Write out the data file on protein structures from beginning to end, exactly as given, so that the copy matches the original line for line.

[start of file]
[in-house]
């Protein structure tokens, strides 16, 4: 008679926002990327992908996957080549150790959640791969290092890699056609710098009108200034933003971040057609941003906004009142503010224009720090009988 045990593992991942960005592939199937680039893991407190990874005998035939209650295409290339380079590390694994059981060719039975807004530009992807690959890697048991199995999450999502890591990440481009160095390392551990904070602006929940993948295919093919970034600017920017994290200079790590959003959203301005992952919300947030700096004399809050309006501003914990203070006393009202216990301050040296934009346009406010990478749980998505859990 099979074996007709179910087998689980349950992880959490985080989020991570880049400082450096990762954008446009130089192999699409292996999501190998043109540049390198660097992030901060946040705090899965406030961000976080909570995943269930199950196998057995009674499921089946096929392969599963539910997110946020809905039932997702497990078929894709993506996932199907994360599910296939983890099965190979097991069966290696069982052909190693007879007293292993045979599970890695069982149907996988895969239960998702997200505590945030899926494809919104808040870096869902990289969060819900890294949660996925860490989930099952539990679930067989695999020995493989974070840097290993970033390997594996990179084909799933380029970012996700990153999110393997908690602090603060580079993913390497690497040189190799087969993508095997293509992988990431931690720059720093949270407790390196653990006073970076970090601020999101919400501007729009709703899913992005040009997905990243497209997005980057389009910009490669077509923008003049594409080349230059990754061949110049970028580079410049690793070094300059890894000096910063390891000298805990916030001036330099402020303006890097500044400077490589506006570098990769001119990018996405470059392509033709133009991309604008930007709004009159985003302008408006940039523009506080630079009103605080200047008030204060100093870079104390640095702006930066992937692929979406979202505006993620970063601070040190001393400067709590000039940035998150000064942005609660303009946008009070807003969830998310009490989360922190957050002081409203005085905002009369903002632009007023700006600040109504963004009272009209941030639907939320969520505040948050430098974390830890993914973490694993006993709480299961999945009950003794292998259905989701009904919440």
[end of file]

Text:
[in-house]
């Protein structure tokens, strides 16, 4: 008679926002990327992908996957080549150790959640791969290092890699056609710098009108200034933003971040057609941003906004009142503010224009720090009988 045990593992991942960005592939199937680039893991407190990874005998035939209650295409290339380079590390694994059981060719039975807004530009992807690959890697048991199995999450999502890591990440481009160095390392551990904070602006929940993948295919093919970034600017920017994290200079790590959003959203301005992952919300947030700096004399809050309006501003914990203070006393009202216990301050040296934009346009406010990478749980998505859990 099979074996007709179910087998689980349950992880959490985080989020991570880049400082450096990762954008446009130089192999699409292996999501190998043109540049390198660097992030901060946040705090899965406030961000976080909570995943269930199950196998057995009674499921089946096929392969599963539910997110946020809905039932997702497990078929894709993506996932199907994360599910296939983890099965190979097991069966290696069982052909190693007879007293292993045979599970890695069982149907996988895969239960998702997200505590945030899926494809919104808040870096869902990289969060819900890294949660996925860490989930099952539990679930067989695999020995493989974070840097290993970033390997594996990179084909799933380029970012996700990153999110393997908690602090603060580079993913390497690497040189190799087969993508095997293509992988990431931690720059720093949270407790390196653990006073970076970090601020999101919400501007729009709703899913992005040009997905990243497209997005980057389009910009490669077509923008003049594409080349230059990754061949110049970028580079410049690793070094300059890894000096910063390891000298805990916030001036330099402020303006890097500044400077490589506006570098990769001119990018996405470059392509033709133009991309604008930007709004009159985003302008408006940039523009506080630079009103605080200047008030204060100093870079104390640095702006930066992937692929979406979202505006993620970063601070040190001393400067709590000039940035998150000064942005609660303009946008009070807003969830998310009490989360922190957050002081409203005085905002009369903002632009007023700006600040109504963004009272009209941030639907939320969520505040948050430098974390830890993914973490694993006993709480299961999945009950003794292998259905989701009904919440």